Architecture is always a response to the limits of the environment it’s meant to serve. And there’s few greater limits challenging Monaco than the public’s access to the waterfront. Mareterra easily could have been a vanity project that catered only to the whims of a select few. But the prince had other plans. “The purposes of different seaboard extensions in Monaco have varied over time,” Prince Albert II explains. “I have personally ensured that Mareterra meets Monaco’s real estate needs, while respecting the environment in which it is built. The development is being carried out in a sustainable way, respectful of both the landscape and quality of life, to be seen as a natural extension of our territory.” By ceding over 90,000 square feet of prominent waterfront land back to the public (including nearly 2,000 feet of bicycling paths), Mareterra embodies the cardinal rule of architecture: It makes life better not just for those who live in, but around it, too.
In fact, more than any speech or declaration Monaco’s monarchy could have given, its decision (along with the founders of Mareterra) to save the best plot of land for the public speaks volumes about their ideals for Monaco’s future. Here, as always before, architecture provides a vivid symbol of social values.
The masterplan of Mareterra was designed by the Paris-based architecture firm Valode & Pistre Architectes. In it, they understood the necessity for broad use within the new land. Indeed, if any master plan is to attempt universality, intention is necessary. And the intention to give so much of Mareterra to the public is paramount in the success of this project. Along with the 110,000 square feet of verdant public land designed by landscape architect Michel Desvigne, a pavilion featuring a restored major work by Alexander Calder will be available to everyone as well.
For so long, Monaco has been associated with its most famous competition: the Monaco Grand Prix. And while that 93-year-old race may have helped put Monaco on the map, Prince Albert II has ambitions that go far beyond the appeal of cars racing at terrifying speeds. In fact, the prince wants to turn Monaco into an eco-friendly haven (Today, the most sought-after public parking spots in Monaco are reserved for electric vehicles.) That’s why, for the prince and the founders of Mareterra, the surrounding ecology was as important as the economy. They seized the opportunity to build new land over the ocean by investing in the marine life that surrounded it. “We brought in leading experts to design homes for people,” Levy-Soussan explains. “But at the same time we brought in experts to develop reefs and homes for the surrounding marine life, too.” This meant the creation of two artificial reef villages in which concrete mimics a coral environment. Already the group has seen marine life populating the new underwater habitats.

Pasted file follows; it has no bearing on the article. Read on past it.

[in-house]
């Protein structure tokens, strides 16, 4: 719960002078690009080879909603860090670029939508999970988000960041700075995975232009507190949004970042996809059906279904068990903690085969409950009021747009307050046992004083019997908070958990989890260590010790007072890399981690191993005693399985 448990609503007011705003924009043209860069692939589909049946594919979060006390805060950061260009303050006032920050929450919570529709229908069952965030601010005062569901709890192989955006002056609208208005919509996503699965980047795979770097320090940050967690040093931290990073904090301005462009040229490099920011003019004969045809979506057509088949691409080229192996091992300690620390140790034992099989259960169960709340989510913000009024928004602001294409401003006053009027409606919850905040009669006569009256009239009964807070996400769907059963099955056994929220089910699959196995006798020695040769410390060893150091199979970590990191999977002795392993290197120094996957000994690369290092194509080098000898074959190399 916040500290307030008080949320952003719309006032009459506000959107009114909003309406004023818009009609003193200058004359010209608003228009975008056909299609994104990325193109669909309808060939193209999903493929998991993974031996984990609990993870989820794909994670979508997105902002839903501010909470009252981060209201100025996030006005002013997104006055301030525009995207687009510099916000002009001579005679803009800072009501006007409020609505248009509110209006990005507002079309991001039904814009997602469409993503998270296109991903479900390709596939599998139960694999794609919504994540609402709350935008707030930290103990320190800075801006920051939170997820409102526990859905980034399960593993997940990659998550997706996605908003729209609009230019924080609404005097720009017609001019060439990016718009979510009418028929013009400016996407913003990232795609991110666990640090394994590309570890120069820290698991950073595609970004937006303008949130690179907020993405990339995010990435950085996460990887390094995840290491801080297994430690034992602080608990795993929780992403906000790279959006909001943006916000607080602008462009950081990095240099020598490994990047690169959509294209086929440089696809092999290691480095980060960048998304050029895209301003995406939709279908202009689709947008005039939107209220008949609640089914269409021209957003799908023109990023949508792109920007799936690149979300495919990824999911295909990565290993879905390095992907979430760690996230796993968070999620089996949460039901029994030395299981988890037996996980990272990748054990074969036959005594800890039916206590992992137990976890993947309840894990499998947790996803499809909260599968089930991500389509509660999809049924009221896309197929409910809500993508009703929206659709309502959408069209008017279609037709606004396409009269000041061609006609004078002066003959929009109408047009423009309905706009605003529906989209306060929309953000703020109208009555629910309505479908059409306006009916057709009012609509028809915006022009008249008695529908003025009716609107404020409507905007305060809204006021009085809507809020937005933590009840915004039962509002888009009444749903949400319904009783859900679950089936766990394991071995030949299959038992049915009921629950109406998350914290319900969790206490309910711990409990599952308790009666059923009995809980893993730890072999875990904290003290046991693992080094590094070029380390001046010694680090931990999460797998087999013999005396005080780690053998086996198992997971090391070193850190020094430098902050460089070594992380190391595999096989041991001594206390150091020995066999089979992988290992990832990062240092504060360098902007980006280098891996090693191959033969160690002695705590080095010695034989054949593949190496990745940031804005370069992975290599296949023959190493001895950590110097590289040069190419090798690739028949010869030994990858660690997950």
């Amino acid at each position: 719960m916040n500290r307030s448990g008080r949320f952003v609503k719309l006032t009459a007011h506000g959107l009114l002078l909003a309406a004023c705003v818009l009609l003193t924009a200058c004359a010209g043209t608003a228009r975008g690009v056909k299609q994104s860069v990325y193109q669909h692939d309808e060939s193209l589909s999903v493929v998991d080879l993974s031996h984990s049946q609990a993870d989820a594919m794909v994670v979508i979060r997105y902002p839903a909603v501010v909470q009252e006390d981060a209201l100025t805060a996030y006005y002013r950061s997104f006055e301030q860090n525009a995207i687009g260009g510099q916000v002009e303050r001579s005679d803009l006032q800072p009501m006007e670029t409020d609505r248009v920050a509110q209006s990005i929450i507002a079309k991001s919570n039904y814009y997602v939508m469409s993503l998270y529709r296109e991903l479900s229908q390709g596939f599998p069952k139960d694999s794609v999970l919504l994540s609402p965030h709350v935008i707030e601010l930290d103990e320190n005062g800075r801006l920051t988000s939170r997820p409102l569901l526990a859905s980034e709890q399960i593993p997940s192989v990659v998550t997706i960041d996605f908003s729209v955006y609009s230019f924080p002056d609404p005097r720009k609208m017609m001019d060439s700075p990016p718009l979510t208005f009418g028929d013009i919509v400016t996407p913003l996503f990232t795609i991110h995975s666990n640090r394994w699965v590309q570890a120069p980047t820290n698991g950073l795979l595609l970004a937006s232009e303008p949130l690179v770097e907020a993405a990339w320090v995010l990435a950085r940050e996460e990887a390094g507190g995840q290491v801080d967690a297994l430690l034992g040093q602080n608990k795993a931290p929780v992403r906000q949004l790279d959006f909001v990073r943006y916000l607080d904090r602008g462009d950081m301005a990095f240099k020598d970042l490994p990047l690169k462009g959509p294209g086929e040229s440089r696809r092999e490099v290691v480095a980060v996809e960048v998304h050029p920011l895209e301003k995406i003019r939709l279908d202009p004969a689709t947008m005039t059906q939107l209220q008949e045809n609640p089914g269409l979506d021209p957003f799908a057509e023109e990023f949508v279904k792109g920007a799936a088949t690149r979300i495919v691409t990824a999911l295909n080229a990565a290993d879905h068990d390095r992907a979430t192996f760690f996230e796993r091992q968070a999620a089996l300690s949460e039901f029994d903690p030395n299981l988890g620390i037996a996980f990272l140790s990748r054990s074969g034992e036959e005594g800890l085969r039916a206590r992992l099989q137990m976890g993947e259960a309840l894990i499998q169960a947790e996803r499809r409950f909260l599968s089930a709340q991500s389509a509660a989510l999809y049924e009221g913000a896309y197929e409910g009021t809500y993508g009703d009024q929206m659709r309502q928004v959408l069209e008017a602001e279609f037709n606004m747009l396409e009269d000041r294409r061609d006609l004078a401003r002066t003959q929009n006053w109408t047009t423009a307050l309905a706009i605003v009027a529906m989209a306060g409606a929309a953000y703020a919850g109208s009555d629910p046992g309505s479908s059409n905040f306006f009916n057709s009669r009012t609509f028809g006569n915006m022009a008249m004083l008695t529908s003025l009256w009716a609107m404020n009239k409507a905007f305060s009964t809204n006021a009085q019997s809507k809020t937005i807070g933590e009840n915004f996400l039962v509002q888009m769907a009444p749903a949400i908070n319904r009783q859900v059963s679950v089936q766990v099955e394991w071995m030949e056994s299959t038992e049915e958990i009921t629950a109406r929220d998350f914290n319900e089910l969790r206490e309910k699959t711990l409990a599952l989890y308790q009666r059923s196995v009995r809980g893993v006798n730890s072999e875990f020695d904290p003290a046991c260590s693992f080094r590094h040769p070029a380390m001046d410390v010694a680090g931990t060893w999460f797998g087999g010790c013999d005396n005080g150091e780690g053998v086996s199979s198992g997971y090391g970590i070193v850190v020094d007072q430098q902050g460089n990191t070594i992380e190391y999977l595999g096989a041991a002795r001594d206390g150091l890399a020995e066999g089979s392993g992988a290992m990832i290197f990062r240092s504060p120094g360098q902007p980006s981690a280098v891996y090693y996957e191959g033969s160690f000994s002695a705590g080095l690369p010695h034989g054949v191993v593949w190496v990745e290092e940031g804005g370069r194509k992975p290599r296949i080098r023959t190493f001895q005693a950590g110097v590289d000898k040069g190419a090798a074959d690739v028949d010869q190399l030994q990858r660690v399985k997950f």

If architecture is to be graded on a scale that intends for buildings—no matter how ornate or private—to provide the public with a greater good, then Mareterra hits the highest mark. “Our goal was to create a private building for people to live in while at the same time, giving the public a sense of access and openness to the new land,” Piano explains. “We did this by designing a building that almost seems to separate from the ground. This means that no matter where you are in relation to the building, you can view the sea.”
When asked if he would call Le Renzo beautiful, Piano shakes his head. “It’s very dangerous to talk about beauty because it may be misunderstood as something frivolous. If our design is beautiful, it’s only because it creates a sense of the infinite.”